Despite the challenges, both Sunny and his brother, who was recently nominated for level four status, have enjoyed the journey. But what does dad think about his two sons stepping into the Lion’s Den and is there added pressure knowing they have a father who has refereed at a professional level?

“I don’t think it adds pressure knowing my dad made it as a professional. If anything, I think this helps because both my brother and I have a mentor who has been there and done it. The advice and help we get, you can’t beat it. I’m sure dad wants us to referee at the highest level but he keeps our feet on the ground and always reminds me and my brother to take one step at a time.”

He added: “My dad is proud we have become referees and decided to follow his footsteps but it will be a dream come true for him if we both make it professional and one day he can watch us on Match of the Day. He always tells us to keep fit and get fitter each year and listen to his advice.”

Over the past few weeks, there have been countless moments where there have been even more scrutiny on referee’s decisions. Whether it was the ‘goal’ which didn’t cross the line during Chelsea’s FA Cup semi-final against Tottenham at Wembley Stadium or Ashley Young taking a dive to win a penalty for Manchester United at Old Trafford, the man in black has been the one who bears the brunt of the criticism. Despite this, Gill believes he is equipped not only to deal with criticism, but get the big decisions right.

“Being a referee is the hardest job, no matter what level you referee at,” says Gill. “Managers and players always see things that you don’t see as a referee, which is the most annoying at times. You need to be thick-skinned and learn to handle situations like that. It’s an art and it all comes together with experience. It’s not easy I can assure you but I love the challenge and come through on top each time.

“As for fans (criticising), that’s part of the game; fans will always give you stick. I quite enjoy it as it makes me perform better. When you start your career as a referee, you don’t come across too many fans until you reach level four. Now I go to a game where there can be anything from 100-600 fans watching the game and that’s when the fans get on your back and give you some stick.”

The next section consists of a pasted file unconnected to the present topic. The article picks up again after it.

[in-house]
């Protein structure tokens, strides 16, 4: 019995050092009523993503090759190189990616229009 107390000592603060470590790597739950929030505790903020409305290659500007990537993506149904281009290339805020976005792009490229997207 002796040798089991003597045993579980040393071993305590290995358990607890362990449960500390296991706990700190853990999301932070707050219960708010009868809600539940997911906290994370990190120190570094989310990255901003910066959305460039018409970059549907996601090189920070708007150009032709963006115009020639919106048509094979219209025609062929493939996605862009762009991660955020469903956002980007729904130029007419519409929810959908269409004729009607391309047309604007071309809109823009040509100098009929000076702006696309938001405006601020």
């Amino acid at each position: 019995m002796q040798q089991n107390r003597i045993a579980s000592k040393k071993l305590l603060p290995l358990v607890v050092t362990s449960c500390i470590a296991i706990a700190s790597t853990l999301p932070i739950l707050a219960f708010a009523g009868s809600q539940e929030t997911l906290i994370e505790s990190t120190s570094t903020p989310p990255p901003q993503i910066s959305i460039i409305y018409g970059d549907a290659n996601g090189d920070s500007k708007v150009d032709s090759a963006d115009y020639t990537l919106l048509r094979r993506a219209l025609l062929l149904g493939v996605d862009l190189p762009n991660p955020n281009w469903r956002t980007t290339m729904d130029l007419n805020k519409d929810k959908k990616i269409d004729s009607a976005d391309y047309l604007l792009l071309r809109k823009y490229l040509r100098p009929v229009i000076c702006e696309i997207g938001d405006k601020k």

But despite facing what some might call ‘banter’ from the fans, Gill says he hasn’t suffered from any discrimination or racism as a referee.

“I haven’t faced any discrimination or racism in my refereeing career so far which is always positive. You will always face verbal abuse as a referee but it’s all about how you deal with it. You will come out on top if you deal with these situations the correct way.”

While Gill is looking to move up the refereeing ladder and officiate in the professional game, he is also hoping his name is kept out of the spotlight, which will mean he has done a good job and not become centre of attention. And once he makes it to the top, he won’t be too worried about what the fans and pundits have to say about his decisions, rather it will be his dad’s analysis which will probably put him under pressure.

Follow Sunny Gill on his refereeing adventures on Twitter: @sunnygillgill

Telephoning in Results
All results should be phoned or texted to the number below by 17.15 hrs on Saturdays.

The information we require is
  1. Division or Cup Competition then
  2. Home Team & Score then
  3. then Away Team & Score

If it's an external competition and the home team is from outside the league
you must telephone in the result, if the match is postponed you must phone and tell the Results line!



For evening games results should be phoned in straight after the match

07867 682822

Cherry Red Books - League Sponsor

Cherry Red Books


Club secretaries: you can now update your teamsheet appearances, goalscorers, red/yellow cards, star player and referee marks directly on football.mitoo. Please try and then email me your comments. Please click here for instructions.

League Solicitors
290 Kilburn High Road
Official Solicitors for The Middlesex County Football league
Proud sponsors of Kilburn Football Club
Contact us on 020 7604 5600
Emergencies after 5:30 : Mobile 07659 118181

Data Protection
Registered under the data Protection Act 1998

Referees' Match Fees
Officials appointed by the league should receive
Referee: £34 Assistant Referee: £23
see Rule 13 (E) page 22 of the league Handbook

Guide to Marking Referees

Guide To Marking Referees

The mark awarded by a club must be based on the referee's overall performance, It is most important that the mark is awarded fairly and not based upon isolated incidents or previous games. The referee's performance should be determined by the table below which should act as a guide for the overall mark which should fall within the mark range for each standard of performance.